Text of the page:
handcuffs with gavelThis is the next post in my series on the handling of felony charges in the state of Arkansas. My last article provided an overview of topics which this series will be addressing. It also stressed the need to speak with an attorney, as soon as possible, if you or a loved one have been charged with a crime. It is important that you speak with counsel immediately as there are immediate steps which they must take in order to ensure that your interests are protected. In this article I will be discussing the handling of Class “A” felony charges in our state. If you are in need of assistance then contact my office today to speak with a Little Rock criminal defense lawyer.

Arkansas Class “A” felonies can result in up to thirty years in prison

Class “A” felonies are the second-most serious felony charge which one can face in Arkansas. The potential penalty for a conviction can be a minimum of six years with a maximum sentence of thirty years. The Court may also choose to assess fines of up to $15,000. There are other consequences which flow from a conviction. These include a state and federal prohibition on the right to possess a firearm as well as being saddled with a permanent criminal record. Such a record can result in one not being able to pass a background check. This can make it difficult to secure housing, to gain employment, etc. Also, the requirement of having to register as a felon will follow a convicted individual for the rest of their life.

There are many offenses which can be charged as a Class A felony in our state. Common examples of such offenses include the distribution of controlled substances, aggravated robbery, trafficking other human beings, and more. Also, any charges can be “stacked” with other counts which the prosecution may believe are appropriate in a given situation. Stacking occurs when a prosecutor is able to bring multiple charges from one chain of events. An example of this can include a defendant who commits aggravated assault, a Class D felony, while distributing narcotics. Under this scenario, a defendant may face both charges simultaneously. Also, if the defendant is convicted on all counts, the judge may run the sentences consecutively. This would mean that a defendant would have to serve the time for one count before time even begins to accrue towards the second count.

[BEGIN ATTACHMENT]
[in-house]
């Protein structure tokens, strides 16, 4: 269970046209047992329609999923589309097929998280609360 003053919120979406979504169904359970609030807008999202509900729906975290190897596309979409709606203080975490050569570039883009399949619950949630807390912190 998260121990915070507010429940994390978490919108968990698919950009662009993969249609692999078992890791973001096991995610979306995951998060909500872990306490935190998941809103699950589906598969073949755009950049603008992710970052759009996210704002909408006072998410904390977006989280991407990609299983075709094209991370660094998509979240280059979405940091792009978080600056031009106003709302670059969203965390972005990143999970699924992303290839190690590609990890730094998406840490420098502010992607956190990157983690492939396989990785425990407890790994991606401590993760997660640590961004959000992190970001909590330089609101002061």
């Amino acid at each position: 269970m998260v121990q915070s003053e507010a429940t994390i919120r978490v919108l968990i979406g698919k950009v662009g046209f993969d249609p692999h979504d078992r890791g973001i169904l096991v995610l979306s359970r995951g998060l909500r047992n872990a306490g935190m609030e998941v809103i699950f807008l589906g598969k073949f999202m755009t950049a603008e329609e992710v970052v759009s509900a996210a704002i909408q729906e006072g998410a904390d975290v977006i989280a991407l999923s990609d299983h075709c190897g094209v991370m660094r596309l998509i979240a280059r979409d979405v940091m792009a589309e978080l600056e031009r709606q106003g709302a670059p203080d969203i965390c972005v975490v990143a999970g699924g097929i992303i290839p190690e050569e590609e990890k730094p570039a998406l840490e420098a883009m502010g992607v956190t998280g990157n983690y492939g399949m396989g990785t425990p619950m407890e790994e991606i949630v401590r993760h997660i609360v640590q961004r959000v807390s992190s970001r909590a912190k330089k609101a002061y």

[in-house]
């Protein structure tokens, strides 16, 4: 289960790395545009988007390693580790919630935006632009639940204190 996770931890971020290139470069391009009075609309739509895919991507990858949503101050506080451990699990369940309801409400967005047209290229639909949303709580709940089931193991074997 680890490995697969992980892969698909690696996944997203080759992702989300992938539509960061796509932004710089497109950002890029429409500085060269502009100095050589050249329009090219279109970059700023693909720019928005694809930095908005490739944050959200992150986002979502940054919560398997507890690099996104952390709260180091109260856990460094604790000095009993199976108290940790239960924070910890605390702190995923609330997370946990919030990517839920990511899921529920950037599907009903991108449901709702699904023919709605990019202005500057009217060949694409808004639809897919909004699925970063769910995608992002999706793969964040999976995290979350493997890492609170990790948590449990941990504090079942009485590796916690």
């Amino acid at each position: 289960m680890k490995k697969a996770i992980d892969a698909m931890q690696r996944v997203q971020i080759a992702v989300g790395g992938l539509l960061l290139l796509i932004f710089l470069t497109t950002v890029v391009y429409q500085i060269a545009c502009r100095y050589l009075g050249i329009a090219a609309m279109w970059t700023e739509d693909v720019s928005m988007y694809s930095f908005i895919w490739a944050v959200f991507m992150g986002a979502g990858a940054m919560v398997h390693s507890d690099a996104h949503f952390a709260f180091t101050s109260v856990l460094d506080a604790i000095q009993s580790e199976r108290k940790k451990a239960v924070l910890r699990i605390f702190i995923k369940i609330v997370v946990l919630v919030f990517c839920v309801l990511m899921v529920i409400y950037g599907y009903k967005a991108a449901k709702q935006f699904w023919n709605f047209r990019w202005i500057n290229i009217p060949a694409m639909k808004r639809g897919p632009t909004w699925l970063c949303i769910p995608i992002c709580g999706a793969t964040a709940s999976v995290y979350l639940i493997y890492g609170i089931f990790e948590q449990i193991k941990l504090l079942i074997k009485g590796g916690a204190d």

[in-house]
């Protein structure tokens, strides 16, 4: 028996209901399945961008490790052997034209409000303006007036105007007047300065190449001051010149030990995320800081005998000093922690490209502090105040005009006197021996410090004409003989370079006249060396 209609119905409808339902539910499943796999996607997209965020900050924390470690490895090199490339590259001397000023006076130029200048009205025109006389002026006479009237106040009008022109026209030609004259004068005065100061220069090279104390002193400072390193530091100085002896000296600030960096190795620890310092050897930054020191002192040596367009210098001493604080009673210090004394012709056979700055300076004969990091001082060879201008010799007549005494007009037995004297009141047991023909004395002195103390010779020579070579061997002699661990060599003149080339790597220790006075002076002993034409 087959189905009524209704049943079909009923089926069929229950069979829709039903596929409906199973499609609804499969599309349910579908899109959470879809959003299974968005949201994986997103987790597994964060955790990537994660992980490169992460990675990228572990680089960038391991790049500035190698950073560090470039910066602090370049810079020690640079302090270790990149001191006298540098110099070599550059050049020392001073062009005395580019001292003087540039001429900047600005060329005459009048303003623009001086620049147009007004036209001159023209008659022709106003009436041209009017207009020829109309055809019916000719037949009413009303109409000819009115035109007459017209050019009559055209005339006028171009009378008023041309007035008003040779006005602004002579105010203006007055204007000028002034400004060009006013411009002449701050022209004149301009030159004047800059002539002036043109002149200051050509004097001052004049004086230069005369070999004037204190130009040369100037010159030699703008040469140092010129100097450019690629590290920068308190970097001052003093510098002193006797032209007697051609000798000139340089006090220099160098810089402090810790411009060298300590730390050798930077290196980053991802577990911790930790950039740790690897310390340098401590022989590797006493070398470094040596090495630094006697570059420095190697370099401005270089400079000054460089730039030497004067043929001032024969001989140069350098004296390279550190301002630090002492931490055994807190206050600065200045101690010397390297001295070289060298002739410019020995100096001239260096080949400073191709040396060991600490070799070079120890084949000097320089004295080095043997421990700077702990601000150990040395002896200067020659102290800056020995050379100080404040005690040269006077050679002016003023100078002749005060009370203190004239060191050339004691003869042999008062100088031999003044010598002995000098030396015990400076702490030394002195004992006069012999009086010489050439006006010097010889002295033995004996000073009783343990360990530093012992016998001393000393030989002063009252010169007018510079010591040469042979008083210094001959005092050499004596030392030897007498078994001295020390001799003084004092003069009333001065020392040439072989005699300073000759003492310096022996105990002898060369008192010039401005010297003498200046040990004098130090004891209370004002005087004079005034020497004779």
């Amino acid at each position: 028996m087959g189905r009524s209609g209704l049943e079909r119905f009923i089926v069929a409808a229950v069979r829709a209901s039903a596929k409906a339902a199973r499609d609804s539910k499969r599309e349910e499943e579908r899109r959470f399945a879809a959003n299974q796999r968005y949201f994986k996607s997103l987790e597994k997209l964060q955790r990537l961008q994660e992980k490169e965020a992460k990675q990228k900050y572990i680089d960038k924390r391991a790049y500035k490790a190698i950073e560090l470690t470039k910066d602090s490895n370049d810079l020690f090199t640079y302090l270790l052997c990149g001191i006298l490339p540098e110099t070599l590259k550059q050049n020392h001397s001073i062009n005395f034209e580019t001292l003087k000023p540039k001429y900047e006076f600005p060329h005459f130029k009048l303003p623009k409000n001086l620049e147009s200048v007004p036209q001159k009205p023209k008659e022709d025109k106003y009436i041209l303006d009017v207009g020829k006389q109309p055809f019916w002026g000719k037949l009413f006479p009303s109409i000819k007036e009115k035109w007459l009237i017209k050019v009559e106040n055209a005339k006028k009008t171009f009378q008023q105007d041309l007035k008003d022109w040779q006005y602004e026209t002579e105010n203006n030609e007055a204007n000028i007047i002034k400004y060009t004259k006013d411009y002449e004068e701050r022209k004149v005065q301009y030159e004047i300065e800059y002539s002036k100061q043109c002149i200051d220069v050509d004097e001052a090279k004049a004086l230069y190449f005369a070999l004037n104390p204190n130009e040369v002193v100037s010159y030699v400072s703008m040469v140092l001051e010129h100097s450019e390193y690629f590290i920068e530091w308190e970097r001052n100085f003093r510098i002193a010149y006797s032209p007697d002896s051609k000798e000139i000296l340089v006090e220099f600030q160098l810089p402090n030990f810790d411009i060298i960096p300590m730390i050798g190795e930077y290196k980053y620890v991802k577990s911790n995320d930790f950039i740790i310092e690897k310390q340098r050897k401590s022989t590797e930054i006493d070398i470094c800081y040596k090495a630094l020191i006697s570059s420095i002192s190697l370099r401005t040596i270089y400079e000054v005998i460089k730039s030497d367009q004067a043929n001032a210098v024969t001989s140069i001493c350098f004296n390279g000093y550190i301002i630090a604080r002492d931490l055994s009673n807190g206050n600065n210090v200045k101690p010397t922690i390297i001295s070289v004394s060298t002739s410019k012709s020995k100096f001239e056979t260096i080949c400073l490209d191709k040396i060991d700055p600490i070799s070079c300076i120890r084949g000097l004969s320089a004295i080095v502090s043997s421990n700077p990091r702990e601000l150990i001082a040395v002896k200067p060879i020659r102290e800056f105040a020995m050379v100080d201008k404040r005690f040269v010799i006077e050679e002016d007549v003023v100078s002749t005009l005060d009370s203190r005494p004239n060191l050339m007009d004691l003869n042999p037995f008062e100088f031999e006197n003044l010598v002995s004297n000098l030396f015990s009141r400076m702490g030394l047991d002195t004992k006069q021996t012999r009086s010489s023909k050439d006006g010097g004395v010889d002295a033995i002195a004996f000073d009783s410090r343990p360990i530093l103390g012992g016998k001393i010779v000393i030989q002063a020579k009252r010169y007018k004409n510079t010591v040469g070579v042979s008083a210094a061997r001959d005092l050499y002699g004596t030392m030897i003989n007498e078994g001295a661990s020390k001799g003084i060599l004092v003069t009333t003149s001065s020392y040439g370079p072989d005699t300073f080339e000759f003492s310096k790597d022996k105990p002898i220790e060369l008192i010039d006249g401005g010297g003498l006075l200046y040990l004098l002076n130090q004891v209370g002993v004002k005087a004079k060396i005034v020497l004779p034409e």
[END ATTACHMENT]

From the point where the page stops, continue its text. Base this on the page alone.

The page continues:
Contact a Little Rock attorney if you have been charged with a Class A felony

If you are facing Class A felony charges then it is vital that you contact a lawyer immediately. The steps which counsel will take to defend you will depend on the facts of the case and the nature of the charges. If, for example, you are facing a drug-related charge then it may be possible to have the narcotics excluded from evidence due to search and seizure violations. If you have been charged with an offense such as aggravated robbery, then it may be possible to exclude the testimony of eyewitnesses in Court. These are just some examples of steps which your counsel can take. It is important to understand that no two cases are the same and that an experienced professional can advise you as to how you should proceed.

If you or a family member require assistance then contact my office today to speak with a Little Rock criminal defense lawyer. I understand that this is an important time in your life. My office is dedicated to providing the highest level of service and we are dedicated to protecting the rights of the accused. Contact us online or by telephone to schedule an initial consultation. We also handle matters in Fayetteville, Fort Smith, Springdale, Jonesboro, North Little Rock, Conway, Rogers, Pine Bluff, and throughout the rest of Arkansas.